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Posted 29 November 2016 - 15:09

I wouldn't like to predict what Jenks would have thought...

First, with this race he would have given lots of credit to Verstappen. After that he would have addressed the issues which have taken the attention of almost everyone else.

His appraisal would no doubt have been measured and backed up with sound reasoning... of some kind.

But I also feel he would have become more jaded with driver behavior over the past twenty-two years.

I think he would have waited to see which way the river was flowing and then swum against it.  Impeccable logic whichever view he took.



#344 bradbury west

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Posted 29 November 2017 - 00:50

Another year passes.  We have his writings and records as a legacy.

Roger Lund



#345 David Birchall

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Posted 29 November 2017 - 00:53

Did DSJ ever write about Tommy Byrne?  I just finished Tommy's autobiography last night and found myself wondering that...



#346 SamoanAttorney

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Posted 02 December 2017 - 13:13

Did DSJ ever write about Tommy Byrne?  I just finished Tommy's autobiography last night and found myself wondering that...

A bit of late night fiction is always good for sleep.

 

From the German Grand Prix 

 

"Jan Lammers had been moved out of the Theodore Team and Tommy Byrne had been brought out of the Formula 3 school to replace him though the reason was a bit obscure............"

 

DSJ had this to say from The Austrian Grand Prix.

 

"Tommy Byrne just scraped onto the grid with the original Theodore TY02, but hardly justified his replacement of Jan Lammers."

 

"By lap 11 Patrese had already caught and lapped Tommy Byrne, which gives some idea of the discrepancy between the fastest and the slowest............"

 

TB barely warranted a mention at either the Swiss or Italian Grand Prix but at Las Vegas DSJ gave an insight to his thoughts on the Irishman.

 
"First reserve was the little Irishman Tommy Byrne in the Theodore, so by Jarier's bad luck he was lucky to start in the race. When Byrne arrived on the Formula One scene at mid-season he was rather confident, not to say cocky, and was quoted as saying that famous names did not interest him, as long as they did not get in his way! When he did actually qualify for a race the only time he saw some of them was when they lapped him and at Las Vegas he spun off while trying to keep out of the way of some of the famous names that were lapping him!"
 
No further comment needed from DSJ..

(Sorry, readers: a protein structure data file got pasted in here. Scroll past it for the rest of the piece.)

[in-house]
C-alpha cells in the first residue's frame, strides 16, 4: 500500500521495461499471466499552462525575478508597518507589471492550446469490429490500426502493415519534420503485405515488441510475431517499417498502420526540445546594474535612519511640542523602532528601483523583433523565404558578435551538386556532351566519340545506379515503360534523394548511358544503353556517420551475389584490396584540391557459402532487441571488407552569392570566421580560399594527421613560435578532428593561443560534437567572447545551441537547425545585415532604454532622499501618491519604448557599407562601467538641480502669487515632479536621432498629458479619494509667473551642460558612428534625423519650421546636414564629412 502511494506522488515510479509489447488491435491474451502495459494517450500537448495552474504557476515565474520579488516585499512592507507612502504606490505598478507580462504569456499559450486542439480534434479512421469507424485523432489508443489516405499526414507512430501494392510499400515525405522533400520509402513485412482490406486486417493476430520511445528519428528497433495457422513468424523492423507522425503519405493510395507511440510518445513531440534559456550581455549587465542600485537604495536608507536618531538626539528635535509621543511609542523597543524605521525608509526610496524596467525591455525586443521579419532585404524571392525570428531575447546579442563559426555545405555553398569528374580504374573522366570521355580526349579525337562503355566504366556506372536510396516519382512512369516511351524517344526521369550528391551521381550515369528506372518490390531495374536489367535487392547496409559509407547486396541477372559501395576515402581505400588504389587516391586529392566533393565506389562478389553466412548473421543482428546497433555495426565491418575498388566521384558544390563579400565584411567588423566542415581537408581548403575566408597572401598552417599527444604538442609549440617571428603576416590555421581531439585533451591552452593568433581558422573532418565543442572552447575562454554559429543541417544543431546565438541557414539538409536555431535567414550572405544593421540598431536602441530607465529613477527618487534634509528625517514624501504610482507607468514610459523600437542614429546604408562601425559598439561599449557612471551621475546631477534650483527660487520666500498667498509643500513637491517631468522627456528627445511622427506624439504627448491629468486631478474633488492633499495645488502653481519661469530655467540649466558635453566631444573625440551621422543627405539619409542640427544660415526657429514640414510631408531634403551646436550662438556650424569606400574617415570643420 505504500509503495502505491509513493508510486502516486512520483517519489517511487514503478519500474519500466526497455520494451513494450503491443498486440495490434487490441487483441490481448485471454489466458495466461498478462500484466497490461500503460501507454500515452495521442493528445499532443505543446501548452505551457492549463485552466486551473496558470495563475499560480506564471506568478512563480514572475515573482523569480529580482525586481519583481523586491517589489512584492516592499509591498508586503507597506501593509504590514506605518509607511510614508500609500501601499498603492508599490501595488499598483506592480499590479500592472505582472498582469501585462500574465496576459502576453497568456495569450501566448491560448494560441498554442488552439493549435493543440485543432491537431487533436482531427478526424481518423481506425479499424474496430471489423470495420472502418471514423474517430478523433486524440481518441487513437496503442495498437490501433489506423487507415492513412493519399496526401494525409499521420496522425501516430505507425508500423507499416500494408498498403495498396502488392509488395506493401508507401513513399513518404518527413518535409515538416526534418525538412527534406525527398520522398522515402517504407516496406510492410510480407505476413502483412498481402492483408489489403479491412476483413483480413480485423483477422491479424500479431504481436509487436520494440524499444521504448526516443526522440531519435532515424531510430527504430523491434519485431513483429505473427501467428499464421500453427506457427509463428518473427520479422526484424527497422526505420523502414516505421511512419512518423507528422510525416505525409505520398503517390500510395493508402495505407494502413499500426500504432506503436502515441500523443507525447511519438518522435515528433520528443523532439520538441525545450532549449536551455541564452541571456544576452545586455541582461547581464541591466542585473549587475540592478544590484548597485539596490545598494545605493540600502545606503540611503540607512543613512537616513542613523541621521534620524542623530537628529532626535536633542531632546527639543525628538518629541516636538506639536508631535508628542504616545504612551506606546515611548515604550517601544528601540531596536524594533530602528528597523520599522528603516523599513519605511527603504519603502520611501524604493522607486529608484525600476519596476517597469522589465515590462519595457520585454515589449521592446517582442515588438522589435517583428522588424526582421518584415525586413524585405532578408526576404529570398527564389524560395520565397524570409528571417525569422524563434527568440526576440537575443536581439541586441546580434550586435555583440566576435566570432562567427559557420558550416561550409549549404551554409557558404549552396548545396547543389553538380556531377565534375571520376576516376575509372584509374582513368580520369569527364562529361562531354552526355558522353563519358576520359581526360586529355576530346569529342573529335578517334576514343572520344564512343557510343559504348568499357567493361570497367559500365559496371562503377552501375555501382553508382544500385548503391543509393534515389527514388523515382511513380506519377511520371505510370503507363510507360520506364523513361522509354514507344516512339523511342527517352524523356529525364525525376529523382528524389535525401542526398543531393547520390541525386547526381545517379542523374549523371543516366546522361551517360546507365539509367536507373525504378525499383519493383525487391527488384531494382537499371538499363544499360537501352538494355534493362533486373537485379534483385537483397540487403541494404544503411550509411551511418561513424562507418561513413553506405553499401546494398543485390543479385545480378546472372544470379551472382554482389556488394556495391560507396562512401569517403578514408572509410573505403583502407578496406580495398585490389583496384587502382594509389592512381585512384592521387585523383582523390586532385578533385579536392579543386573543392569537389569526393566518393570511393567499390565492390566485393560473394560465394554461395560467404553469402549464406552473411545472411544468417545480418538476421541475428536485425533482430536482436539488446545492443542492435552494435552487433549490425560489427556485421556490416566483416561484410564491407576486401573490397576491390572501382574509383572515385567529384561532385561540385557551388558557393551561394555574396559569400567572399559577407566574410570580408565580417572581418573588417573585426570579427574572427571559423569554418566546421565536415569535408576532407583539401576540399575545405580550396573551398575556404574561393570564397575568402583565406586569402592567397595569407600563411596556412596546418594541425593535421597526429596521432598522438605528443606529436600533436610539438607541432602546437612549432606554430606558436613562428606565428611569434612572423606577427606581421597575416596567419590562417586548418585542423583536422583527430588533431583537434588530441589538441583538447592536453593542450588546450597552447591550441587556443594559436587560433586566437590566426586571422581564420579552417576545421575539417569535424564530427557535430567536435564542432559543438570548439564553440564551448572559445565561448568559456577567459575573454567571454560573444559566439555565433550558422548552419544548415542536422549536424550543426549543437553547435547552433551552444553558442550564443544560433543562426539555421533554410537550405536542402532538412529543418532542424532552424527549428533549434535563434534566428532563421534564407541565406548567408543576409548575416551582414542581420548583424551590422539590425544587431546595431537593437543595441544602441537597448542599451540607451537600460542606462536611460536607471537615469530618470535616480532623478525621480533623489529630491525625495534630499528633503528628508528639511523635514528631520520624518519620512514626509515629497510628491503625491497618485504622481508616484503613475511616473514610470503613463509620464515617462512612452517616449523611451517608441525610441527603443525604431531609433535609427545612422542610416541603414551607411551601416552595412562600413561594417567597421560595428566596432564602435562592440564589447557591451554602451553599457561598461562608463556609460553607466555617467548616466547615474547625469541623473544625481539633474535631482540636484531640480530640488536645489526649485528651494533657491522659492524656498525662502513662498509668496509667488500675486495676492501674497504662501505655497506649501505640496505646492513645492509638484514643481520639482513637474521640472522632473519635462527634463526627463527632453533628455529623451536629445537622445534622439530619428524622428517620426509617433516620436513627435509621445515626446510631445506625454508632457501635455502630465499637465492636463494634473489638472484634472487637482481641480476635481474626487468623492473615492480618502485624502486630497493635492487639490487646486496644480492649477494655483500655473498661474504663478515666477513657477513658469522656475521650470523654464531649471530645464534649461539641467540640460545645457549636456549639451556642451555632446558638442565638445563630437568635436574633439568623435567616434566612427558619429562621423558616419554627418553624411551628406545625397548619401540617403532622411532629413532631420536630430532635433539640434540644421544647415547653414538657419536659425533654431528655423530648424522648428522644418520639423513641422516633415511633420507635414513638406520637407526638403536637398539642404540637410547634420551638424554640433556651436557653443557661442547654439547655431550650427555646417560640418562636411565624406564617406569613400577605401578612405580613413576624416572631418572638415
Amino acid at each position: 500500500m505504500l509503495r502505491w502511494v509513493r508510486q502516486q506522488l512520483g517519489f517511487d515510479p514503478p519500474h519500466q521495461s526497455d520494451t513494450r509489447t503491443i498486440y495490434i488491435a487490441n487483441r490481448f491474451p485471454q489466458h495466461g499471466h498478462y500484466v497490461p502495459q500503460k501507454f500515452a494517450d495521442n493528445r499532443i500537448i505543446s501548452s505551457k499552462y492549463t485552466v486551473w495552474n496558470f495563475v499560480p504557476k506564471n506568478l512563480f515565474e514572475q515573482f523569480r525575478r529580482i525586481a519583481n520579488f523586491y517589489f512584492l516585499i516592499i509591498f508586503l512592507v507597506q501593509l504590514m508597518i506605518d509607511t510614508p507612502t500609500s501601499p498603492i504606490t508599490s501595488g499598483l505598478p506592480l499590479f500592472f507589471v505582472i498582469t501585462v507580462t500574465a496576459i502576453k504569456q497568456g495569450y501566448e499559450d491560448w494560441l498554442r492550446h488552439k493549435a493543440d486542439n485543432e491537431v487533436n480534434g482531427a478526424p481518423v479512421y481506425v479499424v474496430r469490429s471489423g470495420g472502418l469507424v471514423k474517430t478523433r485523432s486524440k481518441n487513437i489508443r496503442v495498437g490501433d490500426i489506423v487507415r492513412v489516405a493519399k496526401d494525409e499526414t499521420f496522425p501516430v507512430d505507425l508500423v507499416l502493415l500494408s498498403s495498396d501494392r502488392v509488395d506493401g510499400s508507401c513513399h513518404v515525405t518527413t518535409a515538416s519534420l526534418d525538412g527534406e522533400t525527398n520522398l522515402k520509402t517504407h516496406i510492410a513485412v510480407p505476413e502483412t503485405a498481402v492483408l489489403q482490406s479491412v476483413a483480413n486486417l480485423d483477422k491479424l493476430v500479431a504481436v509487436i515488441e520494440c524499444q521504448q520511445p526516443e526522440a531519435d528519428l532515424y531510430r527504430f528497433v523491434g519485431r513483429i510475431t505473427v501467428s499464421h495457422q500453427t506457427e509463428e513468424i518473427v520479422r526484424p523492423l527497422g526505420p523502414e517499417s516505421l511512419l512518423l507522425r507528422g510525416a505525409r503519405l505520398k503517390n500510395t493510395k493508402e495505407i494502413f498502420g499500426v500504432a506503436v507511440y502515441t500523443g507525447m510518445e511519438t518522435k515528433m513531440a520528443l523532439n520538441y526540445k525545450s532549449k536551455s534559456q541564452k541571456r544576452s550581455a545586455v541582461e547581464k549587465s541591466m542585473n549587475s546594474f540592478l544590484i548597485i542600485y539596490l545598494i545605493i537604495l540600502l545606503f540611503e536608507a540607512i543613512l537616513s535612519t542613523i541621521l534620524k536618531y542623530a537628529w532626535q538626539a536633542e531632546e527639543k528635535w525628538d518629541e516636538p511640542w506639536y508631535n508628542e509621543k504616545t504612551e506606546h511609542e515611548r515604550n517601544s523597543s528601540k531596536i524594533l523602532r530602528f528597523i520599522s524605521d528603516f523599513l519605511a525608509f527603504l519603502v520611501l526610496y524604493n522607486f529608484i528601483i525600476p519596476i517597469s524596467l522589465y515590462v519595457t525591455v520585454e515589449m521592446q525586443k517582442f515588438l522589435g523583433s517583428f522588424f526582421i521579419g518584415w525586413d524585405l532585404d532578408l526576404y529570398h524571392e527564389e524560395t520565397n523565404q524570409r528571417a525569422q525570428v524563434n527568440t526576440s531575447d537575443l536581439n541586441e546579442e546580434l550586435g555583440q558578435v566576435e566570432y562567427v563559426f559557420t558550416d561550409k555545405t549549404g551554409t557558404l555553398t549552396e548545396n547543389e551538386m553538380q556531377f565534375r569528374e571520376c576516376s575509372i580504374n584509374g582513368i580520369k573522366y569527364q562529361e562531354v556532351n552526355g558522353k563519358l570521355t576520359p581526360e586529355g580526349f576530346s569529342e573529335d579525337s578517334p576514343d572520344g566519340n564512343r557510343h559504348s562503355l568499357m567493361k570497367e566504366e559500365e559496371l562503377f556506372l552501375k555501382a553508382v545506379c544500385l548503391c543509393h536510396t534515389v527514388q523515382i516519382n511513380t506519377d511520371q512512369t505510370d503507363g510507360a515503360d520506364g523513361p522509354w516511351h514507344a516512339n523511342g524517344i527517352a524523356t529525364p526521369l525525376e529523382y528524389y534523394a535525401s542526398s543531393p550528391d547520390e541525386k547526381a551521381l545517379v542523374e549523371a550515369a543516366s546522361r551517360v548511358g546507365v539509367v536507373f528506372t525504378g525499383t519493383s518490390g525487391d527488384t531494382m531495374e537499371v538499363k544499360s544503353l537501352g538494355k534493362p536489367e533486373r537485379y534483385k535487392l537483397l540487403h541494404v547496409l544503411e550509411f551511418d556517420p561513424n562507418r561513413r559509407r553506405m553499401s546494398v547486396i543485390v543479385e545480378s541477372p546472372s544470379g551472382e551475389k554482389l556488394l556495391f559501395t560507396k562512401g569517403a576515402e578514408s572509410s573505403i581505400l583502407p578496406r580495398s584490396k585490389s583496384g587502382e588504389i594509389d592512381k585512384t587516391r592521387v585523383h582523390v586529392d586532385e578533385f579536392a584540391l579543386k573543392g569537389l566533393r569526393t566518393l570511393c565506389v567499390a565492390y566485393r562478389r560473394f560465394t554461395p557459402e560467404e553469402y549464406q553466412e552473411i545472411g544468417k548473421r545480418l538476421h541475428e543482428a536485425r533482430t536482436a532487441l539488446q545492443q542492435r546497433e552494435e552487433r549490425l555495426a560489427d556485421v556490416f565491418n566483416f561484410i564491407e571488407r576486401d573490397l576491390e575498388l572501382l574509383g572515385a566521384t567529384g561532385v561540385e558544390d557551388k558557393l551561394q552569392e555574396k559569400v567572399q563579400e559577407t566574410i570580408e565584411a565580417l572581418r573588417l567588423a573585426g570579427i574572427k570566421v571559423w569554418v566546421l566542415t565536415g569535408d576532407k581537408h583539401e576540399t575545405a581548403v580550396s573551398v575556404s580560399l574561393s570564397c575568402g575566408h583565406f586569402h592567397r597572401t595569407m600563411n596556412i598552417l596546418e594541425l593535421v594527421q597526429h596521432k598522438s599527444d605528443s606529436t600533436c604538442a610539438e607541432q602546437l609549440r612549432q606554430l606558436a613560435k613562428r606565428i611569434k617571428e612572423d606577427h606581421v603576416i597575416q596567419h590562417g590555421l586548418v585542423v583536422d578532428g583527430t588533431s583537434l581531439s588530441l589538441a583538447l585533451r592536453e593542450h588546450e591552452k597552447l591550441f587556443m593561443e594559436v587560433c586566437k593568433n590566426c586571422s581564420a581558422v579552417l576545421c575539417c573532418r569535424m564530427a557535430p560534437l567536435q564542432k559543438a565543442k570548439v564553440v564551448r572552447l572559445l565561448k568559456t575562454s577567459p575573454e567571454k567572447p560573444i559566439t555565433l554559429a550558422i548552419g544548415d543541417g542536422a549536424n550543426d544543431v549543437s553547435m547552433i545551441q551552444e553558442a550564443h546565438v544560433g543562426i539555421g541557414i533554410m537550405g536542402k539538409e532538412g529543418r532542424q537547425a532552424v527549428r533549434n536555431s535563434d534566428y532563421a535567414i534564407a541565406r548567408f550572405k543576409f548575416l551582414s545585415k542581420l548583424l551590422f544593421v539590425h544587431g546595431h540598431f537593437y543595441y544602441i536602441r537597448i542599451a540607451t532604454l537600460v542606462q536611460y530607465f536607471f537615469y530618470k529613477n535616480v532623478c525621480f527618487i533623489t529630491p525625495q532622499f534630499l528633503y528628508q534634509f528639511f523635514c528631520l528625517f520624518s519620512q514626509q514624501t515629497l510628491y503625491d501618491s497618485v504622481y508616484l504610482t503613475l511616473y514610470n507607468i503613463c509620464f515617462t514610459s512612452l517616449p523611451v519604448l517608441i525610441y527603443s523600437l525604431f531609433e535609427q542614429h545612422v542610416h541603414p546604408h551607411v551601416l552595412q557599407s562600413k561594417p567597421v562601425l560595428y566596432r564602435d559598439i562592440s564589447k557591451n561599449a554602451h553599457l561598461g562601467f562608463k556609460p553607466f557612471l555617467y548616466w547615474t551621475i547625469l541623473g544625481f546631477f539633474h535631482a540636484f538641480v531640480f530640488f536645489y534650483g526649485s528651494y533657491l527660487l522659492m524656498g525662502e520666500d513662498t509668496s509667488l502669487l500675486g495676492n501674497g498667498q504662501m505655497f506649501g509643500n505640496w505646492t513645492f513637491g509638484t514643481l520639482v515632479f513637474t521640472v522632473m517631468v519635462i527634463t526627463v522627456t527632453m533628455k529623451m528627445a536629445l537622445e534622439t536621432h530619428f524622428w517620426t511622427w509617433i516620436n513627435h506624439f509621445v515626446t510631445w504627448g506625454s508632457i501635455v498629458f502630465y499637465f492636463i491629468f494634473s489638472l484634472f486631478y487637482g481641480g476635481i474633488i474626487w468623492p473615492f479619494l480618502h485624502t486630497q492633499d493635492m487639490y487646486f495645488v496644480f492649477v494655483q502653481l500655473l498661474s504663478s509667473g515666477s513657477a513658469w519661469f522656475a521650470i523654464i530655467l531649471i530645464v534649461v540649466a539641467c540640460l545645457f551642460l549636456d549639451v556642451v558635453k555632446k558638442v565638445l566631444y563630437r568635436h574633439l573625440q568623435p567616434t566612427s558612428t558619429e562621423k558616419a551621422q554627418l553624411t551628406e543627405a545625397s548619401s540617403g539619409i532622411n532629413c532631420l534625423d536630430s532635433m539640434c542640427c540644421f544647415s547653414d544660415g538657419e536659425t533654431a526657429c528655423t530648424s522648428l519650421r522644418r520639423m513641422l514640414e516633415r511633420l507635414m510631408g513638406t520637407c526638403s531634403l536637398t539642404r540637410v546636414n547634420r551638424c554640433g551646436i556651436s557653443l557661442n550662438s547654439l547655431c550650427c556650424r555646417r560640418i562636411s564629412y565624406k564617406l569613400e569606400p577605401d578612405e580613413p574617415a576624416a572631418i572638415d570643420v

I was at a dinner last week sitting with a veteran Autosport journalist, we had witnessed Byrne in F3 during 1982. We both agreed that despite his claims he would not have coped with Martin Brundle let alone Ayrton...........but what would we know?

Edited by SamoanAttorney, 03 December 2017 - 18:05.


#347 Doug Nye

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Posted 03 December 2017 - 16:47

This made me smile.  What indeed...  There are so many examples of "definitely the next superstar" being cut down to size when making that step up.  Of course, the trick is to step up in a competitive car. 

 

And getting one's backside into such a car in the first place is presently even more difficult than ever.

 

Where some people have been concerned "too much mouth" certainly did them no favours...

 

DCN 



#348 LittleBertha

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Posted 08 September 2018 - 10:13

My grey cells seem to recall that it was Jenks idea to first use alpha rather than numeric for motorcycle competition identification - have I got that right?

 

 

Certainly the VSCC used that system for the motorcycles when they ran at Colerne and I thought that was in a nod to the great man 



#349 SamoanAttorney

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Posted 09 September 2018 - 13:02

Motoring talent is also to be found in the next generation of DSJ's family.

 

Peter Stevens is his nephew.

 

A while back I was fortunate enough to ride with Peter on one of the Salon Privé Tours.

 

We called into Brooklands during the day's program and paid our respects to the area that was dedicated to the great writer.

 

Apologies for the poor quality image

 

2013SalonPriveTour_jb_0307.jpg



#350 bradbury west

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Posted 29 November 2018 - 10:37

Another year on.
I wonder what he would have made of modern F1 antics, or the state of modern histeric racing? And I still reckon his writings would be a salutary lesson in our sport for modern readers and experts who claim to be enthusiasts.
Yes, I know I am an anachronism and life moves on, but.......
Roger Lund